As we say so long to summer, it's time to talk holidays. Who's hosting this year? Does your cousin eat gluten? How does one safely pack 12 jars of homemade jalapeno pepper jelly? More importantly, what should you expect to spend on a flight home? Here are 10 tips to keep in mind as you shop around for holiday fares. 

1. The more flexible you are with travel times, the more luck you'll have landing a deal. You'l find it cheaper to fly on Thanksgiving Day, Christmas Day, and New Year's Day than on peak holiday dates. I know, I know, you were hoping to leave after 5pm on Wednesday. So was everyone else!

2. In previous years, we've noticed that many routes were quite high for peak holiday travel, but a couple of weeks before the holidays airlines reduced fares on less popular flight times, such as early morning departures (those dreaded 6 a.m. flights) and red eye flights. As such, people who bought far ahead ended up overpaying. But it's impossible to generalize if and when airlines will decide to adjust holiday fares if seats are going begging on certain routes.

3. Due to airline consolidation and capacity cuts, be warned that fares along certain routes may be nowhere near what you paid a few seasons ago.

4. On the flip side, in markets where service has been recently boosted (as is the case here), you may even be pleasantly surprised to find fares lower than five years ago. So don't be discouraged by years past!

5. Although you might pay a bit less by grabbing the last seat on an inconvenient flight time closer to the holidays, if you want to choose your favorite seat or preferred flight times, you're probably better off booking now. This is especially true if there are several of you flying together and you don't want to all end up sitting far apart from each other.

6. In general, you can save money on peak holiday travel by taking connecting flights rather than nonstop flights. But since winter weather can foul up connections, you're better off splurging for the nonstop. Unless you're okay with the possibility of celebrating Thanksgiving alone on the floor of O'Hare with a $12 slice of pizza.

7. If you're worried about overpaying and are the kind of person who second guesses your buying decisions, remember that some carriers will give you a voucher towards for future travel, without extracting a rebooking fee, if the fare goes down between the time you buy and the time you fly. More on fare drop policies here.

8. While fares to grandma's house may look ridiculously expensive, international fares are often quite reasonable. Sometimes even in Business Class. So gently break the news to the fam, you're skipping turkey for Turkey this year, or use the holiday to check out some other far-flung place you've been meaning to visit.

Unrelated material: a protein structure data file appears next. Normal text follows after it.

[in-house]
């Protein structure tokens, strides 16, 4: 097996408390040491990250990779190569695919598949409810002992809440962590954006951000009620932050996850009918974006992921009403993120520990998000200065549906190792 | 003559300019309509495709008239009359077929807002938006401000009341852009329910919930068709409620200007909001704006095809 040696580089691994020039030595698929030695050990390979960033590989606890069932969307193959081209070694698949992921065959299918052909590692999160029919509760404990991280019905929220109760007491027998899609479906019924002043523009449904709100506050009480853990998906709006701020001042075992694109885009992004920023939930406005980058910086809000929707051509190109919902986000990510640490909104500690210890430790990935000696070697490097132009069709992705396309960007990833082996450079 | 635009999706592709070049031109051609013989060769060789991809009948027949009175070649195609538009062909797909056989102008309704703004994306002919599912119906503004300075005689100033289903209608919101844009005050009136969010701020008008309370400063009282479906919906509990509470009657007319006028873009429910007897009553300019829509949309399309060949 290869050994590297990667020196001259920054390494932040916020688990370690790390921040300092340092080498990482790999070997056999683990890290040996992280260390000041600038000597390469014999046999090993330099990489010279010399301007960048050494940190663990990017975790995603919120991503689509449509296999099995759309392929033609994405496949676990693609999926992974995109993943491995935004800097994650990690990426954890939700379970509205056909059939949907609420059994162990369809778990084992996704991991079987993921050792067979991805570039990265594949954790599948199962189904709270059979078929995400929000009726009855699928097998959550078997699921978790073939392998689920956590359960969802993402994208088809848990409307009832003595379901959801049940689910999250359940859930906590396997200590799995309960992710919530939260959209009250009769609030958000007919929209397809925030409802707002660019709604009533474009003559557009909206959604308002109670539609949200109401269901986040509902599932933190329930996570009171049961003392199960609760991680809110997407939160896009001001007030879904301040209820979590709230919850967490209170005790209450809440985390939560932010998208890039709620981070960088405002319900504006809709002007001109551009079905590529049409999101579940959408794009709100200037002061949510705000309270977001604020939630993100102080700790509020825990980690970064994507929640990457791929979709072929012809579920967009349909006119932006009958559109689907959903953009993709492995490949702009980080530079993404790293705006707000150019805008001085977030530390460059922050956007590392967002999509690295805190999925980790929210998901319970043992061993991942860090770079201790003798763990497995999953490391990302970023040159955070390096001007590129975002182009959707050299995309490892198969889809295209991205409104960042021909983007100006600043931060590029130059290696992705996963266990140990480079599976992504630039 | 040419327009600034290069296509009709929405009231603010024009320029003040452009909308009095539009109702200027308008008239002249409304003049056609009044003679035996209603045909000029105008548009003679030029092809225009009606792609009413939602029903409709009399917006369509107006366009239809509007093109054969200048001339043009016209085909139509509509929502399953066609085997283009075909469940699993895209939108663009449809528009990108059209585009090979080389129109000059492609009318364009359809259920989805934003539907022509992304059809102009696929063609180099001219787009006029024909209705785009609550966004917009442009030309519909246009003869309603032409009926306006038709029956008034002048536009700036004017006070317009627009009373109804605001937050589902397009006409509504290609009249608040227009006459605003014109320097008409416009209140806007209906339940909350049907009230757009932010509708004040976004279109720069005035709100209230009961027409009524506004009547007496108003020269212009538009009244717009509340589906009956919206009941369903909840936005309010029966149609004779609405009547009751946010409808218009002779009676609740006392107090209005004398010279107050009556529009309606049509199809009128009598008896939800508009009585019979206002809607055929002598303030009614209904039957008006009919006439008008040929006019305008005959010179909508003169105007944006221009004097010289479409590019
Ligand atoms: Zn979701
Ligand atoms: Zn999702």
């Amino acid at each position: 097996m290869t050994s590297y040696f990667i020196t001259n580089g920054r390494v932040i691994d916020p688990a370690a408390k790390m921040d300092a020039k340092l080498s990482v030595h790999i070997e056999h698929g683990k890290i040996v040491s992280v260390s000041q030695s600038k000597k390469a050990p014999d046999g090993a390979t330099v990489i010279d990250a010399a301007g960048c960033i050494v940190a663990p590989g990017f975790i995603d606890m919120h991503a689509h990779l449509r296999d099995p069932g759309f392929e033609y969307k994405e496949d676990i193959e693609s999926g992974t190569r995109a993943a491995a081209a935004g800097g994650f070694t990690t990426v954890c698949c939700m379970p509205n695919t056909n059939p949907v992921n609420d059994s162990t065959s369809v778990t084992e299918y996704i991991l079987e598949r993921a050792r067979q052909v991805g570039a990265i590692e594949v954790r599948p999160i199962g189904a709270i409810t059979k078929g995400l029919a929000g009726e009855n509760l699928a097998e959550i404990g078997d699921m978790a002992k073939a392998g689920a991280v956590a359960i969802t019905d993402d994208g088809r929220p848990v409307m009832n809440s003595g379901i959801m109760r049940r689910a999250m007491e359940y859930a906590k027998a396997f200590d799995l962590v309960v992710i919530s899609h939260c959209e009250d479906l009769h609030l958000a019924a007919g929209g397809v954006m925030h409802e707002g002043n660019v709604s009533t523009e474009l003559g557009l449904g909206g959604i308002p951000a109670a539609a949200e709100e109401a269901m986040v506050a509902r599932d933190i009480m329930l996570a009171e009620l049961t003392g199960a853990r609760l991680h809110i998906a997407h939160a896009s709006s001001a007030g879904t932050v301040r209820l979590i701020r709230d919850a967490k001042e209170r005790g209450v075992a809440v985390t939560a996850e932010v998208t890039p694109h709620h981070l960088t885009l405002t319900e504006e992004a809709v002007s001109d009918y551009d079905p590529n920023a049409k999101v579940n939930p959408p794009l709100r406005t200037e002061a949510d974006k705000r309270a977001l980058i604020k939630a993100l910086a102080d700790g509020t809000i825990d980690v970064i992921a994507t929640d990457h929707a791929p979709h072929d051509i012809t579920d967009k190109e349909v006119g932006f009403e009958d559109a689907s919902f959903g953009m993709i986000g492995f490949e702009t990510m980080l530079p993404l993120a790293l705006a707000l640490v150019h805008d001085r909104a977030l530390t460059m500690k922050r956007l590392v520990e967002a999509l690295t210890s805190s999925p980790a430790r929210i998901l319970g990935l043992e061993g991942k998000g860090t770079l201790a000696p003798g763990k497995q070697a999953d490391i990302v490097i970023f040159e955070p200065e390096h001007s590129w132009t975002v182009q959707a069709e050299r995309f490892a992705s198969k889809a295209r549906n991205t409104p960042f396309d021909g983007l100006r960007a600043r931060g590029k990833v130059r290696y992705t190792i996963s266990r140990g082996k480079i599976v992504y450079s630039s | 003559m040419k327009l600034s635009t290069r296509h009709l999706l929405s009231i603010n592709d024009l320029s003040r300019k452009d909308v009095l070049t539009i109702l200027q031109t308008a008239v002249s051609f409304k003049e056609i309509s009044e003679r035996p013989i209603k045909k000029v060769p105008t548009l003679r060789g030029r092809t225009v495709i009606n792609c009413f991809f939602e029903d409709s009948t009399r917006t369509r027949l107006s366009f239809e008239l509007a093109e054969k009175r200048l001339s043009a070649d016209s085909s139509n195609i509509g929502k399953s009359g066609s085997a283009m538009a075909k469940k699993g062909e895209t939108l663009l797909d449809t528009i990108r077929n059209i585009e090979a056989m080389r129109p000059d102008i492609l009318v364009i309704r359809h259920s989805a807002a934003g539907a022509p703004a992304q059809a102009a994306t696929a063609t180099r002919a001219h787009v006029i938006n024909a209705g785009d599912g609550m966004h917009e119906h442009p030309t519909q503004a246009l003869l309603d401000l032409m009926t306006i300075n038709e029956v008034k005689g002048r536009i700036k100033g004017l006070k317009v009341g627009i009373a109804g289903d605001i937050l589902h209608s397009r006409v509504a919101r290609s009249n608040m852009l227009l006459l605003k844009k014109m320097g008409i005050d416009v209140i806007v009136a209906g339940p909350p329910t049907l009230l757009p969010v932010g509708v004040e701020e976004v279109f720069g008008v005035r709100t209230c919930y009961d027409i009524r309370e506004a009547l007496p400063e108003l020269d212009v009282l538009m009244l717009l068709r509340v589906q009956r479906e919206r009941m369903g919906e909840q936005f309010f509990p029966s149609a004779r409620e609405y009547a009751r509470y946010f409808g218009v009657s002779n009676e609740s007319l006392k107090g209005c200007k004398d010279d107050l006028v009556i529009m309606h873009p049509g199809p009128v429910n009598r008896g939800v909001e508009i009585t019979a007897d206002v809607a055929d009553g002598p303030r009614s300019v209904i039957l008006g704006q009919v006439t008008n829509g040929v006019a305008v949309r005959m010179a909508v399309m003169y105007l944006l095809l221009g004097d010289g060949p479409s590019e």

9. With peak holiday fares so high, holiday travel is generally a good time to cash in frequent flyer miles, assuming that award seats are available for the route you're flying.

10. And as always, sign up for airfare alerts.

To learn more, visit George Hobica's profile on Google+

Does Every Nation Need Its Very Own Airline?

Posted by George Hobica on Thursday, August 21, 2014



In light of Malaysia's recent re-nationalisation of its flag carrier, that's a question posed this week by The Economist and the answer seems to be no. It's a question I've often asked myself, and I've come to the same conclusion, along with a larger question: why can't the airline industry be treated like any other?

Specifically, why are there still laws that prohibit an airline like Singapore from buying 100 percent of, say, Delta, if it so wished. Under current regulations, that sort of thing is impossible. And more broadly, will we someday see completely trans-national airlines—a SkyTeam Airways, for example, or One World Airlines.

I put those questions recently to Ishan Baytan, Turkish Airlines' general manager in the U.S. Turkish used to be 100% government owned (today that figure is about 50%), and it's expanding with one of the youngest international fleets at 1.5 years on average on its routes from the U.S.

Restrictions on 100% trans-national mergers "have to go away, not just in the airline industry but all industries," Baytan said. "It's preventing airlines from competing on an even playing field and it may happen in 25 years or fewer."

Which is not to say that Baytan sees no need for flag carriers. They are an engine for economic growth and trade, and for implementing government objectives. If Turkey wants to increase trade with Africa, for example, one way to do that is to add routes to that continent. Leaving decisions up to another country's airlines might not achieve the desired results.

However, as The Economist points out, Belgium has survived without Sabena, as has Greece without Olympic, so why can't Malaysia let, say, Air Asia or Singapore serve its commercial aviation needs and achieve its trade objectives based on market forces?